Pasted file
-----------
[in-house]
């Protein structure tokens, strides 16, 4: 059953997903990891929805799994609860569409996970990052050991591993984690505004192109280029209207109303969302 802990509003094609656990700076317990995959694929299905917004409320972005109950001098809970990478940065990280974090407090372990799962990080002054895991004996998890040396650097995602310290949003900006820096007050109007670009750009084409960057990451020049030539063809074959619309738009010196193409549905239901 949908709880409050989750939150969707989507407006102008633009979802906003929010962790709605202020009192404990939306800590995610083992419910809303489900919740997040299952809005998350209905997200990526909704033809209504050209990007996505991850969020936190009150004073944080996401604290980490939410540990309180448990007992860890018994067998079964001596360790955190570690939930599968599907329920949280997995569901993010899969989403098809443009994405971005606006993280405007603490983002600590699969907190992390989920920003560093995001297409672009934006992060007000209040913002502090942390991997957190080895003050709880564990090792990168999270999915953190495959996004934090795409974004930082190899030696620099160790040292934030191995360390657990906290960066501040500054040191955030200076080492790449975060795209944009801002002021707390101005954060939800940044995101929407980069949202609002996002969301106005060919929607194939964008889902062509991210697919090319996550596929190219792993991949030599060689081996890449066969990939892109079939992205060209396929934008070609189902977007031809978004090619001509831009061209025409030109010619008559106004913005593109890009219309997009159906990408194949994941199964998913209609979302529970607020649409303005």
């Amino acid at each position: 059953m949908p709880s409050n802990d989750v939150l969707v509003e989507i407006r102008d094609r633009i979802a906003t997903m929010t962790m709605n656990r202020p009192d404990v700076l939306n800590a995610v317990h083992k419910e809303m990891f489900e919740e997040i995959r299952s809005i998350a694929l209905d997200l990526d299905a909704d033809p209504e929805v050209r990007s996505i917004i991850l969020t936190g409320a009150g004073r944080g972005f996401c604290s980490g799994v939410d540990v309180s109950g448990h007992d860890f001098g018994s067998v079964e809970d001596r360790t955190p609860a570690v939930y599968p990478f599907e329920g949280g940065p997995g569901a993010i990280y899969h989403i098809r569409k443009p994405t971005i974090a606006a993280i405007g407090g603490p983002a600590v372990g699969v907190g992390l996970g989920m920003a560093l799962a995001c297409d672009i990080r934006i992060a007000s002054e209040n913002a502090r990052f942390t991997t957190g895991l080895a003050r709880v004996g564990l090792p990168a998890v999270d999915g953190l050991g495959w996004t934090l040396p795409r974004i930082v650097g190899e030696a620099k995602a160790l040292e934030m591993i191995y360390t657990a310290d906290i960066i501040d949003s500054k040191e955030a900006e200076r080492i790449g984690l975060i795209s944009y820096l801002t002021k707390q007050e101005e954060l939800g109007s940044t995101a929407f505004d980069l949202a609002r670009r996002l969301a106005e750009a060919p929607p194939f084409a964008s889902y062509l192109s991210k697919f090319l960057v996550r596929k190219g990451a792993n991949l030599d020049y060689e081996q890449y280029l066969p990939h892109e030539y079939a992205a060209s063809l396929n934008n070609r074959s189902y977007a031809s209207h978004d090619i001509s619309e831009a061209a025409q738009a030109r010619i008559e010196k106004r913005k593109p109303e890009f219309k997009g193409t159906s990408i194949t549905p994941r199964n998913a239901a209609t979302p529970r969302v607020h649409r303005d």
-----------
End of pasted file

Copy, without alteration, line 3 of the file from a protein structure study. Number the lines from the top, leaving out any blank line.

């Amino acid at each position: 059953m949908p709880s409050n802990d989750v939150l969707v509003e989507i407006r102008d094609r633009i979802a906003t997903m929010t962790m709605n656990r202020p009192d404990v700076l939306n800590a995610v317990h083992k419910e809303m990891f489900e919740e997040i995959r299952s809005i998350a694929l209905d997200l990526d299905a909704d033809p209504e929805v050209r990007s996505i917004i991850l969020t936190g409320a009150g004073r944080g972005f996401c604290s980490g799994v939410d540990v309180s109950g448990h007992d860890f001098g018994s067998v079964e809970d001596r360790t955190p609860a570690v939930y599968p990478f599907e329920g949280g940065p997995g569901a993010i990280y899969h989403i098809r569409k443009p994405t971005i974090a606006a993280i405007g407090g603490p983002a600590v372990g699969v907190g992390l996970g989920m920003a560093l799962a995001c297409d672009i990080r934006i992060a007000s002054e209040n913002a502090r990052f942390t991997t957190g895991l080895a003050r709880v004996g564990l090792p990168a998890v999270d999915g953190l050991g495959w996004t934090l040396p795409r974004i930082v650097g190899e030696a620099k995602a160790l040292e934030m591993i191995y360390t657990a310290d906290i960066i501040d949003s500054k040191e955030a900006e200076r080492i790449g984690l975060i795209s944009y820096l801002t002021k707390q007050e101005e954060l939800g109007s940044t995101a929407f505004d980069l949202a609002r670009r996002l969301a106005e750009a060919p929607p194939f084409a964008s889902y062509l192109s991210k697919f090319l960057v996550r596929k190219g990451a792993n991949l030599d020049y060689e081996q890449y280029l066969p990939h892109e030539y079939a992205a060209s063809l396929n934008n070609r074959s189902y977007a031809s209207h978004d090619i001509s619309e831009a061209a025409q738009a030109r010619i008559e010196k106004r913005k593109p109303e890009f219309k997009g193409t159906s990408i194949t549905p994941r199964n998913a239901a209609t979302p529970r969302v607020h649409r303005d």